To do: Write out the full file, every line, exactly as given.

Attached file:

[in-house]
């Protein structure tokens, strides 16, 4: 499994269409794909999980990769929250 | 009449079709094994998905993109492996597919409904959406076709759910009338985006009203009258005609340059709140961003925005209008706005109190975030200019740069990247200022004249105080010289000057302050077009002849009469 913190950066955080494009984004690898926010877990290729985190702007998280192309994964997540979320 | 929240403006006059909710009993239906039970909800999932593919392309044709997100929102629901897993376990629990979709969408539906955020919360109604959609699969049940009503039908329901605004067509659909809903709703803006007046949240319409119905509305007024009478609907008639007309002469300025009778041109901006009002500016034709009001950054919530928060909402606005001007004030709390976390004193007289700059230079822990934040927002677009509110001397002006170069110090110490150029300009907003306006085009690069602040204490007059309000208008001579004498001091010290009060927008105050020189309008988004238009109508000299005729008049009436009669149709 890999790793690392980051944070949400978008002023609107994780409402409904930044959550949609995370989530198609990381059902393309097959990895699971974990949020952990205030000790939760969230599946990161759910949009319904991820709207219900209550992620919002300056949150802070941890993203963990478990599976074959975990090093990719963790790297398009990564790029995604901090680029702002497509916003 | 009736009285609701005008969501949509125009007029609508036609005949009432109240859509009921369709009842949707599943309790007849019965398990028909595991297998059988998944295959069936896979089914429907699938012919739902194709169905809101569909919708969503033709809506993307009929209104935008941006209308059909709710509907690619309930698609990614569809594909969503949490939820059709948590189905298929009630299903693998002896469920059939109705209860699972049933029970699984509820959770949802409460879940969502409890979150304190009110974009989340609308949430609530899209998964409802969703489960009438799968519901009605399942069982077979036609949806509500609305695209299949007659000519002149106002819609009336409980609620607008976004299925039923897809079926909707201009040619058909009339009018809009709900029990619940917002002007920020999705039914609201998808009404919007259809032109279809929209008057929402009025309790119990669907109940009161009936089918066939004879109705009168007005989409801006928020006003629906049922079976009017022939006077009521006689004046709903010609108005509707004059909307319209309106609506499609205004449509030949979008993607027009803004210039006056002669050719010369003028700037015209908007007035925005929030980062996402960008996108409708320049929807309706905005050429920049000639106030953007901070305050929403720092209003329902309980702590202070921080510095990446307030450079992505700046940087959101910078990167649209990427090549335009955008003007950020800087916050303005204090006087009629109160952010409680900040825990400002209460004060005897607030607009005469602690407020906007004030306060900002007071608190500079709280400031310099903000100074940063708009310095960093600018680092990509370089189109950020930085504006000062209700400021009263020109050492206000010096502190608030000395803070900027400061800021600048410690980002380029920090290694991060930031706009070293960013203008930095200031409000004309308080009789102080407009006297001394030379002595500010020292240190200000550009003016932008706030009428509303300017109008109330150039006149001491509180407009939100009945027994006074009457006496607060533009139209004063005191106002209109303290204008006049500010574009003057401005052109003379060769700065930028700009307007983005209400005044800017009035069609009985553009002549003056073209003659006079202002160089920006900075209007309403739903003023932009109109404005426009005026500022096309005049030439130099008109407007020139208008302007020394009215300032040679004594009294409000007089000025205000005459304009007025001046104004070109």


[in-house]
């Protein structure tokens, strides 16, 4: 499994269409794909999980990769929250 | 009449079709094994998905993109492996597919409904959406076709759910009338985006009203009258005609340059709140961003925005209008706005109190975030200019740069990247200022004249105080010289000057302050077009002849009469 913190950066955080494009984004690898926010877990290729985190702007998280192309994964997540979320 | 929240403006006059909710009993239906039970909800999932593919392309044709997100929102629901897993376990629990979709969408539906955020919360109604959609699969049940009503039908329901605004067509659909809903709703803006007046949240319409119905509305007024009478609907008639007309002469300025009778041109901006009002500016034709009001950054919530928060909402606005001007004030709390976390004193007289700059230079822990934040927002677009509110001397002006170069110090110490150029300009907003306006085009690069602040204490007059309000208008001579004498001091010290009060927008105050020189309008988004238009109508000299005729008049009436009669149709 890999790793690392980051944070949400978008002023609107994780409402409904930044959550949609995370989530198609990381059902393309097959990895699971974990949020952990205030000790939760969230599946990161759910949009319904991820709207219900209550992620919002300056949150802070941890993203963990478990599976074959975990090093990719963790790297398009990564790029995604901090680029702002497509916003 | 009736009285609701005008969501949509125009007029609508036609005949009432109240859509009921369709009842949707599943309790007849019965398990028909595991297998059988998944295959069936896979089914429907699938012919739902194709169905809101569909919708969503033709809506993307009929209104935008941006209308059909709710509907690619309930698609990614569809594909969503949490939820059709948590189905298929009630299903693998002896469920059939109705209860699972049933029970699984509820959770949802409460879940969502409890979150304190009110974009989340609308949430609530899209998964409802969703489960009438799968519901009605399942069982077979036609949806509500609305695209299949007659000519002149106002819609009336409980609620607008976004299925039923897809079926909707201009040619058909009339009018809009709900029990619940917002002007920020999705039914609201998808009404919007259809032109279809929209008057929402009025309790119990669907109940009161009936089918066939004879109705009168007005989409801006928020006003629906049922079976009017022939006077009521006689004046709903010609108005509707004059909307319209309106609506499609205004449509030949979008993607027009803004210039006056002669050719010369003028700037015209908007007035925005929030980062996402960008996108409708320049929807309706905005050429920049000639106030953007901070305050929403720092209003329902309980702590202070921080510095990446307030450079992505700046940087959101910078990167649209990427090549335009955008003007950020800087916050303005204090006087009629109160952010409680900040825990400002209460004060005897607030607009005469602690407020906007004030306060900002007071608190500079709280400031310099903000100074940063708009310095960093600018680092990509370089189109950020930085504006000062209700400021009263020109050492206000010096502190608030000395803070900027400061800021600048410690980002380029920090290694991060930031706009070293960013203008930095200031409000004309308080009789102080407009006297001394030379002595500010020292240190200000550009003016932008706030009428509303300017109008109330150039006149001491509180407009939100009945027994006074009457006496607060533009139209004063005191106002209109303290204008006049500010574009003057401005052109003379060769700065930028700009307007983005209400005044800017009035069609009985553009002549003056073209003659006079202002160089920006900075209007309403739903003023932009109109404005426009005026500022096309005049030439130099008109407007020139208008302007020394009215300032040679004594009294409000007089000025205000005459304009007025001046104004070109």